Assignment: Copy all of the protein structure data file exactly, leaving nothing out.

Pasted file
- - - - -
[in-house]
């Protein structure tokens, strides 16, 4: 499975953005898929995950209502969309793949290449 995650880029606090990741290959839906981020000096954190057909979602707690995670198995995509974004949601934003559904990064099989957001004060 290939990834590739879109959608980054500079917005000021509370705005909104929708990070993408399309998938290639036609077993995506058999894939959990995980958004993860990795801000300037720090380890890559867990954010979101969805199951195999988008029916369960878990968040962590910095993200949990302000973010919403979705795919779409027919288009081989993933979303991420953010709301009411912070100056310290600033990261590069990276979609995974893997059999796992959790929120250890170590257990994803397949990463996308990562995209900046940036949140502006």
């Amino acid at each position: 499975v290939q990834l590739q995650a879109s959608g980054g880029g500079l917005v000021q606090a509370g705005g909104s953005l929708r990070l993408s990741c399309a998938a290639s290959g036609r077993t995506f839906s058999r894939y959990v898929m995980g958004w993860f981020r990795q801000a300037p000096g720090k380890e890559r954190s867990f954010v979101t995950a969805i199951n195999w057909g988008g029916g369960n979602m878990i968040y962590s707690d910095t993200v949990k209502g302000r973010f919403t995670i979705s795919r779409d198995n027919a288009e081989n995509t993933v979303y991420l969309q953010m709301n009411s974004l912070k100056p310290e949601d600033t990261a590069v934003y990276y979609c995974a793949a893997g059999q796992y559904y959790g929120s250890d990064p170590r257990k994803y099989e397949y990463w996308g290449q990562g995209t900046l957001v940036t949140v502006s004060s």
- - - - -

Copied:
[in-house]
């Protein structure tokens, strides 16, 4: 499975953005898929995950209502969309793949290449 995650880029606090990741290959839906981020000096954190057909979602707690995670198995995509974004949601934003559904990064099989957001004060 290939990834590739879109959608980054500079917005000021509370705005909104929708990070993408399309998938290639036609077993995506058999894939959990995980958004993860990795801000300037720090380890890559867990954010979101969805199951195999988008029916369960878990968040962590910095993200949990302000973010919403979705795919779409027919288009081989993933979303991420953010709301009411912070100056310290600033990261590069990276979609995974893997059999796992959790929120250890170590257990994803397949990463996308990562995209900046940036949140502006």
């Amino acid at each position: 499975v290939q990834l590739q995650a879109s959608g980054g880029g500079l917005v000021q606090a509370g705005g909104s953005l929708r990070l993408s990741c399309a998938a290639s290959g036609r077993t995506f839906s058999r894939y959990v898929m995980g958004w993860f981020r990795q801000a300037p000096g720090k380890e890559r954190s867990f954010v979101t995950a969805i199951n195999w057909g988008g029916g369960n979602m878990i968040y962590s707690d910095t993200v949990k209502g302000r973010f919403t995670i979705s795919r779409d198995n027919a288009e081989n995509t993933v979303y991420l969309q953010m709301n009411s974004l912070k100056p310290e949601d600033t990261a590069v934003y990276y979609c995974a793949a893997g059999q796992y559904y959790g929120s250890d990064p170590r257990k994803y099989e397949y990463w996308g290449q990562g995209t900046l957001v940036t949140v502006s004060s």